Carlisle became a leader of the conservative Bourbon Democrats and was mentioned as a presidential candidate but the Democrats passed him over at their conventions for Winfield S. Hancock in 1880 and Grover Cleveland in 1884. Discomfort with nominating a southerner after the Civil War played a role in Carlisle's failure to win either nomination. In 1892 Carlisle was again proposed as a candidate for president at the Democratic convention, but this time Carlisle asked that he not be considered. It was reported at the time that Carlisle dropped out with the understanding that Cleveland, once nominated, would appoint him to his Cabinet.
In 1890, Carlisle was appointed to the United States Senate to fill the unexpired term of James B. Beck. When Cleveland was again elected to the Presidency in 1892, he chose Carlisle as his Secretary of the Treasury.
Carlisle's tenure as Secretary was marred by the Panic of 1893, a financial and economic disaster so severe that it ended Carlisle's political career. In response to a run on the American gold supply, Carlisle felt forced to end silver coinage. He also felt compelled to oppose the 1894 Wilson–Gorman Tariff bill. These two stands were widely unpopular among agrarian Democrats. In 1896 Carlisle strenuously opposed Democratic presidential nominee William Jennings Bryan, supporting a splinter Gold Democrat candidate, once-Illinois Governor Palmer, instead.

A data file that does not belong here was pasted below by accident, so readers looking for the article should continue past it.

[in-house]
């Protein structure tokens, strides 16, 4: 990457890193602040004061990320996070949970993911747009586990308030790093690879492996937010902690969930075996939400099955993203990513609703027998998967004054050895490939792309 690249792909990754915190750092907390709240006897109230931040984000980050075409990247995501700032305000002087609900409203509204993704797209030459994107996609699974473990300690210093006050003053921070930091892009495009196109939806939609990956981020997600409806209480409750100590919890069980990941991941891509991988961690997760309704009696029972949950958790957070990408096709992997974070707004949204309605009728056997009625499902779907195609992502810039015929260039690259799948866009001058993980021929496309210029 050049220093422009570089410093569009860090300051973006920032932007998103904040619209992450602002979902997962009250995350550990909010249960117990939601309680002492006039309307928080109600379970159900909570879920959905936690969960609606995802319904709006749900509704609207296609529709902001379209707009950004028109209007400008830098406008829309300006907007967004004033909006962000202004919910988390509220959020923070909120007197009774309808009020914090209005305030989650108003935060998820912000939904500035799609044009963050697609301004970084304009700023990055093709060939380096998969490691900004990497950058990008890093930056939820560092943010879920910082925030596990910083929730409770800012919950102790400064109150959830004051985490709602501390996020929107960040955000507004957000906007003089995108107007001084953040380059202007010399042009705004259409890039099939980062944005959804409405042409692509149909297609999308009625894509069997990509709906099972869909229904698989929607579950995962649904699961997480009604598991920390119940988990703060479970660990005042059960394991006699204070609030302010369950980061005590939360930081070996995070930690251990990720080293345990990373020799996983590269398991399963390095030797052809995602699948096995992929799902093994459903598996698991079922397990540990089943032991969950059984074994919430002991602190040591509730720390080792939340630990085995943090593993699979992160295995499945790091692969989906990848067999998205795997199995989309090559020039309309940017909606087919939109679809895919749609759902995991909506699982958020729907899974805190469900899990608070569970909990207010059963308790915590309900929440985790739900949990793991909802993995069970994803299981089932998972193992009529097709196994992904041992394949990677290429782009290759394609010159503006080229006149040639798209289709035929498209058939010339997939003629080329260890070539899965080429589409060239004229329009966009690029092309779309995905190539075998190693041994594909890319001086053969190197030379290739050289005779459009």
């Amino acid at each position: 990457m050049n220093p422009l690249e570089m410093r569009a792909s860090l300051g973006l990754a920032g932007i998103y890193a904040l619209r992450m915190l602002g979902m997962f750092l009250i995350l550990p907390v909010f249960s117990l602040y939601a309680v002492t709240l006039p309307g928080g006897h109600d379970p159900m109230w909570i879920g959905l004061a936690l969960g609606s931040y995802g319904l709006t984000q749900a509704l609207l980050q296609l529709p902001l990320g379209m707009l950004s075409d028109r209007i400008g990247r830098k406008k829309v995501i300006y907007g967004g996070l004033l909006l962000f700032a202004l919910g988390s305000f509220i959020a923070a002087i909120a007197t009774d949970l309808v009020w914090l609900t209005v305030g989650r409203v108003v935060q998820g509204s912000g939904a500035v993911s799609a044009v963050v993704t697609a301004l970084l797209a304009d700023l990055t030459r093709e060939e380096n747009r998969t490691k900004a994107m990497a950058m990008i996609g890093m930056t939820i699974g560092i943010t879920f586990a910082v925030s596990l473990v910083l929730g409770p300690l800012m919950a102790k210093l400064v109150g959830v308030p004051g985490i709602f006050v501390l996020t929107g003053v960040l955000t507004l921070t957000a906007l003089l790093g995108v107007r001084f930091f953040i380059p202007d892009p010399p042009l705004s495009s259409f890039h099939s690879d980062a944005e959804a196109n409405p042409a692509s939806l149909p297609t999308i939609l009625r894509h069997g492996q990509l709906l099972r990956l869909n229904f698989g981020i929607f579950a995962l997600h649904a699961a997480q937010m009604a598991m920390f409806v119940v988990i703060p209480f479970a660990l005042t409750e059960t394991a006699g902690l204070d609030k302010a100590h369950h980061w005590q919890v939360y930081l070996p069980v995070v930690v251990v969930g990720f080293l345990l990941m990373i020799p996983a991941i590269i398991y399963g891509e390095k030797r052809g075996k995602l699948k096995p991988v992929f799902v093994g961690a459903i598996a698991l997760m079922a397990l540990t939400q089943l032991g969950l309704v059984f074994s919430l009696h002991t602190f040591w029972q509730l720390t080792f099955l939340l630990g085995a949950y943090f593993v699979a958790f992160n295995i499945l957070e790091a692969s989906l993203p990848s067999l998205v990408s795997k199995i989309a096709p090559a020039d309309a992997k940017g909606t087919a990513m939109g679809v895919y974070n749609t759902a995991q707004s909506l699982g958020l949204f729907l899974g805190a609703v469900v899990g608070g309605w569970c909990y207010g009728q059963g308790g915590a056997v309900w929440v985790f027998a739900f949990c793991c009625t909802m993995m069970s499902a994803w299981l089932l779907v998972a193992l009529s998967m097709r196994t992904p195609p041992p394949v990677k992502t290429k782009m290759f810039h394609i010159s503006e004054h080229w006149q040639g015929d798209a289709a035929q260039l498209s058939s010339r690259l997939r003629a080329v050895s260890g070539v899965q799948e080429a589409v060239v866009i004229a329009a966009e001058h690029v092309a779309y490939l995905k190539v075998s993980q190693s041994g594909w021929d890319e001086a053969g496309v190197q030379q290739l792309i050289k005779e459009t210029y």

By 1896, the once remarkably popular Carlisle was so disliked due to his stewardship of the currency that he was forced to leave the stage in the middle of a speech in his home town of Covington due to a barrage of abuse. Feeling rejected, he retired from public life and sold his house in Covington.
- Paul A. Tenkotte; James C. Claypool (2014). The Encyclopedia of Northern Kentucky. University Press of Kentucky. p. 154. ISBN 978-0-8131-5996-6.
- David T. Beito and Linda Royster Beito, "Gold Democrats and the Decline of Classical Liberalism, 1896-1900," Independent Review 4 (Spring 2000), 555-75
- "Trust Company Election; The North American Chooses Alvah Trowbridge as Its Leader. He Succeeds Col. Trenholdm - The New Head Brings to the Corporation Important Financial Interests -- No Friction". The New York Times. May 27, 1899. p. 3. Retrieved July 16, 2017.
- Federal Writers' Project (1996). The WPA Guide to Kentucky. University Press of Kentucky. p. 154. ISBN 0813108659. Retrieved November 24, 2013.
- The Register of the Kentucky State Historical Society, Volume 1. Kentucky State Historical Society. 1903. pp. 34.
- United States Congress. "John G. Carlisle (id: C000152)". Biographical Directory of the United States Congress.
- Barnes, James A. John G. Carlisle: Financial Statesman. New York : Dodd, Mead, 1931.
- Beito, David T., and Linda Royster Beito. Gold Democrats and the Decline of Classical Liberalism from 1896 to 1900, Independent Review 4 (Spring 2000), 555–75.
- Encyclopedia of Kentucky. New York: Somerset Publishers. 1987. pp. 127–129. ISBN 0-403-09981-1.
- Garraty, John A. and Mark C. Carnes. American National Biography, vol. 4, "Carlisle, John G.". New York : Oxford University Press, 1999. (ISBN 0-19-512783-8)
- McAfee, John J. (1886). Kentucky politicians : sketches of representative Corncrackers and other miscellany. Louisville, Kentucky: Press of the Courier-Journal job printing company. pp. 44–47.
- Williams, R. Hal. Years of Decision: American Politics in the 1890s. New York : Wiley, 1978.